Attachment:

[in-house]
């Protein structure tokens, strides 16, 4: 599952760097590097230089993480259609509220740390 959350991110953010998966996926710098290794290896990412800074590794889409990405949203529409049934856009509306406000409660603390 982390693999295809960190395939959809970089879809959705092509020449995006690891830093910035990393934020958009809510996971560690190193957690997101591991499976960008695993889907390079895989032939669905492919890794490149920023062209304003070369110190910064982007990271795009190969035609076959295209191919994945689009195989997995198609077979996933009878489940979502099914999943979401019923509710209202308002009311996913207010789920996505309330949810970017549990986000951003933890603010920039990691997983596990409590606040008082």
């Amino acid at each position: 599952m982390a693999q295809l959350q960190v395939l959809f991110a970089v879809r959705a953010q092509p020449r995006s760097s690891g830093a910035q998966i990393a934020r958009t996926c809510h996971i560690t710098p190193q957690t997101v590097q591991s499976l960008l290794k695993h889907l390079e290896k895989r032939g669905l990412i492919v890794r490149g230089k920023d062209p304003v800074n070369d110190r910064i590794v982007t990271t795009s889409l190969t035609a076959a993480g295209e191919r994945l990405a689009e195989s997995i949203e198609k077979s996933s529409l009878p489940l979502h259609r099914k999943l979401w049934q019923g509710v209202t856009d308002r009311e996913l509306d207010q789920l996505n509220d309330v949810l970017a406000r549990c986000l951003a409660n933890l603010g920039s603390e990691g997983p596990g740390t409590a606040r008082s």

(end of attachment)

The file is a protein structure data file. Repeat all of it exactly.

[in-house]
């Protein structure tokens, strides 16, 4: 599952760097590097230089993480259609509220740390 959350991110953010998966996926710098290794290896990412800074590794889409990405949203529409049934856009509306406000409660603390 982390693999295809960190395939959809970089879809959705092509020449995006690891830093910035990393934020958009809510996971560690190193957690997101591991499976960008695993889907390079895989032939669905492919890794490149920023062209304003070369110190910064982007990271795009190969035609076959295209191919994945689009195989997995198609077979996933009878489940979502099914999943979401019923509710209202308002009311996913207010789920996505309330949810970017549990986000951003933890603010920039990691997983596990409590606040008082």
């Amino acid at each position: 599952m982390a693999q295809l959350q960190v395939l959809f991110a970089v879809r959705a953010q092509p020449r995006s760097s690891g830093a910035q998966i990393a934020r958009t996926c809510h996971i560690t710098p190193q957690t997101v590097q591991s499976l960008l290794k695993h889907l390079e290896k895989r032939g669905l990412i492919v890794r490149g230089k920023d062209p304003v800074n070369d110190r910064i590794v982007t990271t795009s889409l190969t035609a076959a993480g295209e191919r994945l990405a689009e195989s997995i949203e198609k077979s996933s529409l009878p489940l979502h259609r099914k999943l979401w049934q019923g509710v209202t856009d308002r009311e996913l509306d207010q789920l996505n509220d309330v949810l970017a406000r549990c986000l951003a409660n933890l603010g920039s603390e990691g997983p596990g740390t409590a606040r008082s």